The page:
Philodendron plants have large, evergreen leaves, the underside of which vary in color from rich green to coppery-red. The leaves are typically heart- or spade-shaped, while the size of the leaves varies even between two plants of the same species. Some philodendrons are vines that climb trees in the wild or plant poles when grown indoors as ornamental plants. Other varieties do not climb and instead have thick, self-supporting trunks.
Philodendrons do not have a single type of leaf in the same plant, but instead have a mix of juvenile and adult leaves. The shape and size of these leaves vary, but the adult leaves are typically large and imposing. Some species have long and narrow leaves, while others resemble hearts, arrows, spades and violins in shape.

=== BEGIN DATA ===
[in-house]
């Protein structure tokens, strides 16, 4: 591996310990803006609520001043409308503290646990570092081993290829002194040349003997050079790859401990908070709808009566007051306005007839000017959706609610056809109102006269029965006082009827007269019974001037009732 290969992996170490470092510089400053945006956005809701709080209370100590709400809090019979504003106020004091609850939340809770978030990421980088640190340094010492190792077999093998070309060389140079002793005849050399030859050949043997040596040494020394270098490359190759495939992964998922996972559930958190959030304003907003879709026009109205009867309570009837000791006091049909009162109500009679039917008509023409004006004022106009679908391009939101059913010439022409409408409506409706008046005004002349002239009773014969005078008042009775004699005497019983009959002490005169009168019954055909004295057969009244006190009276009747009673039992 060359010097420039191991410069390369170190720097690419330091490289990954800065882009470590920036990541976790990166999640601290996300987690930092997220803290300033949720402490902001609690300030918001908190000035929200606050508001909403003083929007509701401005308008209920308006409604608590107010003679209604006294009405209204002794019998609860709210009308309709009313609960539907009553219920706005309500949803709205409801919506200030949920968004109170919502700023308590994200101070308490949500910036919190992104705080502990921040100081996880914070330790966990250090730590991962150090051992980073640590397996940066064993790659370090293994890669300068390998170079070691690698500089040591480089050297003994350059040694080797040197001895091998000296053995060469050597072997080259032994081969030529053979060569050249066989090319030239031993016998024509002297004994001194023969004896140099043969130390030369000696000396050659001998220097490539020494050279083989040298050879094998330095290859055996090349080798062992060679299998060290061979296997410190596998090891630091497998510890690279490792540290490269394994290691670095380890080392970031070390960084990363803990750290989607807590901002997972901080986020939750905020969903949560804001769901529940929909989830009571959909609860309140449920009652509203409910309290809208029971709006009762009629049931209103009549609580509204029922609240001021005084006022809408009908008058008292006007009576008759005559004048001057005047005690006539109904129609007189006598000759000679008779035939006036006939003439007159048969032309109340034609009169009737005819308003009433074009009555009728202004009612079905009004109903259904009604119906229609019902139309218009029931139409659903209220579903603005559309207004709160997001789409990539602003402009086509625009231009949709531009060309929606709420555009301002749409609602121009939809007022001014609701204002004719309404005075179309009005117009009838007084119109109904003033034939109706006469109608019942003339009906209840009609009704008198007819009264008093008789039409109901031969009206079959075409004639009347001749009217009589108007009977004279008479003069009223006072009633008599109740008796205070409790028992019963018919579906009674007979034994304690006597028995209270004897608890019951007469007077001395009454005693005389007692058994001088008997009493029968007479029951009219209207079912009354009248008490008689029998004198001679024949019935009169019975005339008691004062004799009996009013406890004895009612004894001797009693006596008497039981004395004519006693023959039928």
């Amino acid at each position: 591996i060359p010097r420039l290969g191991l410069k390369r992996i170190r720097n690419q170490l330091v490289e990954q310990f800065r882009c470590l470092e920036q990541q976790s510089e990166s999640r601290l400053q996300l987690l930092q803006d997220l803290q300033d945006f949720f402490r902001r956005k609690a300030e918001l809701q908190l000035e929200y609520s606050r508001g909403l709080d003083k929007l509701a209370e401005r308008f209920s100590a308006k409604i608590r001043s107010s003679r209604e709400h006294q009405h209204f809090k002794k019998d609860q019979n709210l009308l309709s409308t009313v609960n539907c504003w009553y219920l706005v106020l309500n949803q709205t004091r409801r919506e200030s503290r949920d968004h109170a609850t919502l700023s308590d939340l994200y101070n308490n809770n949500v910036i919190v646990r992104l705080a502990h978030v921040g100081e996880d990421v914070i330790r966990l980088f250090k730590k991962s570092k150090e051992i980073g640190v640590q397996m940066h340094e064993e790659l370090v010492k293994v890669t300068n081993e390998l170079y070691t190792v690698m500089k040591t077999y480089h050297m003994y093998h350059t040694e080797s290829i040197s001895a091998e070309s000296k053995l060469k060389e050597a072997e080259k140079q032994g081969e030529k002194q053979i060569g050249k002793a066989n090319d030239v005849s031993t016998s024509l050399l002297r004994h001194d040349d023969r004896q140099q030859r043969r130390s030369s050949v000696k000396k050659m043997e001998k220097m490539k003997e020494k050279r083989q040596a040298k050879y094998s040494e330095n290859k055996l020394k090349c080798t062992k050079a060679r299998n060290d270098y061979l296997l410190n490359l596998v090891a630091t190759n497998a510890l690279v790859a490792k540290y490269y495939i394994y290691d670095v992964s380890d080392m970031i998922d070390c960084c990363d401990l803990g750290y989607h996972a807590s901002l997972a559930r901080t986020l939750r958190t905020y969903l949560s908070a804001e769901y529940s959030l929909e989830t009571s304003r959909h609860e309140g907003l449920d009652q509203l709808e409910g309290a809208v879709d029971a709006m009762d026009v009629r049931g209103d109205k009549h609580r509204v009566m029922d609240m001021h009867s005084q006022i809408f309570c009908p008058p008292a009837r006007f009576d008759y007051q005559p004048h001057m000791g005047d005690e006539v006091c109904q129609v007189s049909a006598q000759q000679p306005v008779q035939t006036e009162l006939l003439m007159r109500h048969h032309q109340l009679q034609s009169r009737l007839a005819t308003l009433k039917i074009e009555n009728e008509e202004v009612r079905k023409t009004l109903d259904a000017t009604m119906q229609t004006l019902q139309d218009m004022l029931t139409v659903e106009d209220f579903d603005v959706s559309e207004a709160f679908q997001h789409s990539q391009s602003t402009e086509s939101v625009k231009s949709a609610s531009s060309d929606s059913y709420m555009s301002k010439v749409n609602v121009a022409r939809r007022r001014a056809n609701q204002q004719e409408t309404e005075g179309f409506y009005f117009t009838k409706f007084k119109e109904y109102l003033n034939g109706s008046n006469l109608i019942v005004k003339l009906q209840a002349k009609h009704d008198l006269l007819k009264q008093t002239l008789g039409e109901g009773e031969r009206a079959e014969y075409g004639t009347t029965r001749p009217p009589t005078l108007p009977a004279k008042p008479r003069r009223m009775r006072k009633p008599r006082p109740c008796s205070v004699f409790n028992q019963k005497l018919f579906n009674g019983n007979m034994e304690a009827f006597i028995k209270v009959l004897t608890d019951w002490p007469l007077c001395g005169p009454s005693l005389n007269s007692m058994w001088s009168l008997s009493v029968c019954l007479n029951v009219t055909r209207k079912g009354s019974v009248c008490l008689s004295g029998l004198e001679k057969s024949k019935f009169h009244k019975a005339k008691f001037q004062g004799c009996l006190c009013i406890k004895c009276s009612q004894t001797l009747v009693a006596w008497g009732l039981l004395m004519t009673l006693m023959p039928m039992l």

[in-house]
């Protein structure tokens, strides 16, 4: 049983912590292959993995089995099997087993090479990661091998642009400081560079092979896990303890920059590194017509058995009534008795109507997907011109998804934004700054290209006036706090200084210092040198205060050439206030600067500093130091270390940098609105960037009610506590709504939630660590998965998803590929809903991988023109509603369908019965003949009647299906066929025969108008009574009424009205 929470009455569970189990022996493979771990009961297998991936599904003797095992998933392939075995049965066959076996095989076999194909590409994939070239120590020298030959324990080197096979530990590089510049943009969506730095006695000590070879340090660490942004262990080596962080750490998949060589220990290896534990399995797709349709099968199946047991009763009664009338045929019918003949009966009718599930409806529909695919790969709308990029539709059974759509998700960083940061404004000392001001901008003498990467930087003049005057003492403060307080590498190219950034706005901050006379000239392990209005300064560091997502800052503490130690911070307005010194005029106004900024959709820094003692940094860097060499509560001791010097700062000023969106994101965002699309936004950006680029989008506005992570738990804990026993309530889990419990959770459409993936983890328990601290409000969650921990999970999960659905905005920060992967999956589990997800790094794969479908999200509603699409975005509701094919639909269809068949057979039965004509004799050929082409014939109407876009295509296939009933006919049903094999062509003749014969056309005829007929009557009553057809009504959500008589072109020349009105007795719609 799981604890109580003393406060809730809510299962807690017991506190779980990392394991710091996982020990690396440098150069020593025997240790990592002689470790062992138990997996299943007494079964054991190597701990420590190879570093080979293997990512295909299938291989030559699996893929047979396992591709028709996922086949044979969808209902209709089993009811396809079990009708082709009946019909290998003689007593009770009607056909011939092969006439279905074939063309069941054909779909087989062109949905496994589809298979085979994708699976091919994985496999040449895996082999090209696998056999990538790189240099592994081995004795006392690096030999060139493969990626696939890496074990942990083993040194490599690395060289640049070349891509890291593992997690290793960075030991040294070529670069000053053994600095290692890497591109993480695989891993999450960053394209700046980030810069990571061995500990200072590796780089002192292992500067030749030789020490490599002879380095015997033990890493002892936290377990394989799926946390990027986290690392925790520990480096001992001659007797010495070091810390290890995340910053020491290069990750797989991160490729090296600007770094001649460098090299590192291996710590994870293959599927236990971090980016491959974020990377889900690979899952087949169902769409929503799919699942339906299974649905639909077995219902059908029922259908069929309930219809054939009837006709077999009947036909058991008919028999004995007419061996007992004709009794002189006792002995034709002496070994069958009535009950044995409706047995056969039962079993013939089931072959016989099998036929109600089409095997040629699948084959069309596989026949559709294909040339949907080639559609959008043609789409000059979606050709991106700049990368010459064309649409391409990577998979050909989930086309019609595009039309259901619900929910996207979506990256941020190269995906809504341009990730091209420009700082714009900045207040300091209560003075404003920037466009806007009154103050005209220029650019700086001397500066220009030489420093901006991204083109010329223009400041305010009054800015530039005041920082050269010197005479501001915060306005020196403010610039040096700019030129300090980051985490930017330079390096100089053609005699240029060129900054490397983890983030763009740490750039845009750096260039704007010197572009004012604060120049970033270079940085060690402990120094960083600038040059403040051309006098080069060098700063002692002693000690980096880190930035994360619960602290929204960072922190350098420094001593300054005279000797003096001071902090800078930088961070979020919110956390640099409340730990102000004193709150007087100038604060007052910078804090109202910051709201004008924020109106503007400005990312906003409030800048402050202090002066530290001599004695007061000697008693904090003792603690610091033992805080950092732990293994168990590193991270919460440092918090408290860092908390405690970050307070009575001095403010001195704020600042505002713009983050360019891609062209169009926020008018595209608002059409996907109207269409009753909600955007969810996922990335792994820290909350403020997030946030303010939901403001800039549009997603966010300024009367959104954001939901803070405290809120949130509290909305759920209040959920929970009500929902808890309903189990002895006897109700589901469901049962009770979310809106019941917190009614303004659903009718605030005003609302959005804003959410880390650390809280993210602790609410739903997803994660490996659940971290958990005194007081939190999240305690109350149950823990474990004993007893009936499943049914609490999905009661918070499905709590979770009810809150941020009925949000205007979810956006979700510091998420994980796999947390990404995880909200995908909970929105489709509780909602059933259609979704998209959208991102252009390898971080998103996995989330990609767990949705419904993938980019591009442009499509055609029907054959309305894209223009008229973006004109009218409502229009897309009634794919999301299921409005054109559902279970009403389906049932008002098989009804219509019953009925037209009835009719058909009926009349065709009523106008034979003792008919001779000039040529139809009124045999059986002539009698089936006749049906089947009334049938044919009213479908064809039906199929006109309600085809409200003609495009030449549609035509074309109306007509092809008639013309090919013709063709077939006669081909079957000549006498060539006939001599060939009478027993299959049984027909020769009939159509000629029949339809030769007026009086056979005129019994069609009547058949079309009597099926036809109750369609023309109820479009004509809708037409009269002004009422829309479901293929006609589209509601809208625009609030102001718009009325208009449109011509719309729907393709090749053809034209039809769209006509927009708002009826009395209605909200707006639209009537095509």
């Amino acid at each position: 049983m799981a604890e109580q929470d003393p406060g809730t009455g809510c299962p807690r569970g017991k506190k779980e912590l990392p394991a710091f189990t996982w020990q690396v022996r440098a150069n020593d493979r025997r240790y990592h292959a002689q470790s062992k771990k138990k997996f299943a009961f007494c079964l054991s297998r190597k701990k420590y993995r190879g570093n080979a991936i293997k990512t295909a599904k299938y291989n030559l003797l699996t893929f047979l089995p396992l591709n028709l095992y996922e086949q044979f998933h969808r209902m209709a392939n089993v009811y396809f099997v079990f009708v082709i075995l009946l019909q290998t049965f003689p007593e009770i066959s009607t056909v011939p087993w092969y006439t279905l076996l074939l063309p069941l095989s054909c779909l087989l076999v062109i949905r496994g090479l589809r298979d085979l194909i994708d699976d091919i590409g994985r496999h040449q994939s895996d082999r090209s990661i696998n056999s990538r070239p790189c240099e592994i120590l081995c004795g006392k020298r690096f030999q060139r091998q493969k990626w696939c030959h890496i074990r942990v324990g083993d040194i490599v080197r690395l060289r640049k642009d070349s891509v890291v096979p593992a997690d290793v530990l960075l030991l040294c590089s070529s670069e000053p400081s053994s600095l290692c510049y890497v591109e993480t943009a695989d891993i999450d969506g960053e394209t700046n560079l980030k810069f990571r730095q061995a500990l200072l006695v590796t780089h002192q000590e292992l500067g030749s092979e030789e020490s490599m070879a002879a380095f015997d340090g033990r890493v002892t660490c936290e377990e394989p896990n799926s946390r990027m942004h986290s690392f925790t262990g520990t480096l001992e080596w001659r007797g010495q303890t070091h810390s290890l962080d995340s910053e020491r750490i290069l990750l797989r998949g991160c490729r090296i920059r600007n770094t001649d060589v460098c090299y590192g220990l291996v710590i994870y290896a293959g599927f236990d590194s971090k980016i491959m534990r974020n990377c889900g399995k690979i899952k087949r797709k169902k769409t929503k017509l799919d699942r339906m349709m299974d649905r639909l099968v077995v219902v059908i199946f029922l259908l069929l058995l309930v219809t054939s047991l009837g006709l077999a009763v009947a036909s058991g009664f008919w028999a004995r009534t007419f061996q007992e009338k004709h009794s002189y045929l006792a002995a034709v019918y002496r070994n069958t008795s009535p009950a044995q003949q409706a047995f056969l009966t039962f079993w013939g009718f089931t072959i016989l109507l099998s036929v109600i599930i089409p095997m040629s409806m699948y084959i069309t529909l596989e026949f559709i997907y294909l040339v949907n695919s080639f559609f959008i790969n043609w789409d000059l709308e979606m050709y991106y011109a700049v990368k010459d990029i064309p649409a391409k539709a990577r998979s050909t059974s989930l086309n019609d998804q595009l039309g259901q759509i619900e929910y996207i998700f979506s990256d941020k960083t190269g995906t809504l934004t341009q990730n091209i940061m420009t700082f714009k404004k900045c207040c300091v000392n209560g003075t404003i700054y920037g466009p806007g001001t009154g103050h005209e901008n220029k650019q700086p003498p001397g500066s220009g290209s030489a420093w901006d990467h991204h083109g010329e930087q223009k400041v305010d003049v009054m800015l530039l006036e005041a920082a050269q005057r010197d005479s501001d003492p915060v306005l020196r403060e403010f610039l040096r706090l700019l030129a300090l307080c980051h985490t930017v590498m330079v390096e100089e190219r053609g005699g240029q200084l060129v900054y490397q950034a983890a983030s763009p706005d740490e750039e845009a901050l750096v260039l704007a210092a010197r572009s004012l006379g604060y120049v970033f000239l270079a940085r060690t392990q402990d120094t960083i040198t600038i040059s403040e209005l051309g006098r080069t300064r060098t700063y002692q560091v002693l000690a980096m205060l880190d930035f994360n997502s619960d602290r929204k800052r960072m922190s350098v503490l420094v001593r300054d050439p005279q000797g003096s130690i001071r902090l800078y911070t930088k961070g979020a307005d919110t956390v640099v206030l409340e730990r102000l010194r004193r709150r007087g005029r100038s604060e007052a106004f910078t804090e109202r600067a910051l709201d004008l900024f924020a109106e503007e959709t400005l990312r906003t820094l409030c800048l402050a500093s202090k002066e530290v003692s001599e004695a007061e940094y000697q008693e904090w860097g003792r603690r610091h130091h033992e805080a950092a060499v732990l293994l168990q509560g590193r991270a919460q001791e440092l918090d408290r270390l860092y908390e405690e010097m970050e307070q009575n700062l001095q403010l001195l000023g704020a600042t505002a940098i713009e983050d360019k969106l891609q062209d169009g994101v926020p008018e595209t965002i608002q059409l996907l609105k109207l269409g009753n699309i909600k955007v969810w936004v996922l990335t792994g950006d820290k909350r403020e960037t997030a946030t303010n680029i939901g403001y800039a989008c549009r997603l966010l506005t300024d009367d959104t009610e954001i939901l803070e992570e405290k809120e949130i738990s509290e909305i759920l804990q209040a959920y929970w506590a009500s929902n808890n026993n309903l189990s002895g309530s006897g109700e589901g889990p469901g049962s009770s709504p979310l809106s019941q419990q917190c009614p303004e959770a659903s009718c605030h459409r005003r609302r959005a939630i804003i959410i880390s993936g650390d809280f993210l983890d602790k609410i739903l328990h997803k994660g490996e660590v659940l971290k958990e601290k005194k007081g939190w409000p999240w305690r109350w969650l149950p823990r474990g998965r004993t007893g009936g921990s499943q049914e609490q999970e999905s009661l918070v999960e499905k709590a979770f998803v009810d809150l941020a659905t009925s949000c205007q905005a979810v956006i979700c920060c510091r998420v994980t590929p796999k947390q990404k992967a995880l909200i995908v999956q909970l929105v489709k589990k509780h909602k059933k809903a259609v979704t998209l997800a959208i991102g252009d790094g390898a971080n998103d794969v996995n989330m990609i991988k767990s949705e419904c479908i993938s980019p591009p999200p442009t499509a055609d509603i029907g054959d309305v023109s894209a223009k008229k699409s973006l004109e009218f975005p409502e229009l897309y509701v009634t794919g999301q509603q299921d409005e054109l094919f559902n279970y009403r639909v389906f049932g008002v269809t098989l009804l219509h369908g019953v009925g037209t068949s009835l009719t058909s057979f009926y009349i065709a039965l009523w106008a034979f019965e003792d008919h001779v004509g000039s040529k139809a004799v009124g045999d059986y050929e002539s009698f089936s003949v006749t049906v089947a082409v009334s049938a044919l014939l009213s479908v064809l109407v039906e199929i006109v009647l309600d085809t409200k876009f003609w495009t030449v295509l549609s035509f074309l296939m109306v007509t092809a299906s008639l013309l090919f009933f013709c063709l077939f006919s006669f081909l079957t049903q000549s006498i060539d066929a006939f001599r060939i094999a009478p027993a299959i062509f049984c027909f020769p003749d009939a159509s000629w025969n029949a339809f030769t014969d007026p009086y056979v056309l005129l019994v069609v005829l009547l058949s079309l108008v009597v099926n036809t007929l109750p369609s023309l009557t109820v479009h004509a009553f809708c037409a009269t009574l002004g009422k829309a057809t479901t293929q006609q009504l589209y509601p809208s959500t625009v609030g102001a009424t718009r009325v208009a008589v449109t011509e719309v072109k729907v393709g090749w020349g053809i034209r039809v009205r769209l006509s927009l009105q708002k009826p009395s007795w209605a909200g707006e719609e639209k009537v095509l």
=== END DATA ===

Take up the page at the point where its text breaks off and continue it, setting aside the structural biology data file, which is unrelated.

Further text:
Some philodendrons have subterranean and aerial roots. The aerial roots attach to trees for climbing, and are shorter and more numerous than the thicker subterranean roots, which collect water and nutrients underground. Non-climbing varieties are shrub-sized and do not have aerial roots.
Philodendron berries, which are typically white, green, orange or yellow, taste like bananas. The flowers consist of a leaf-like hood called a spathe and a tube-like structure called a spadix. Philodendrons have up to 11 flower clusters, depending on the species.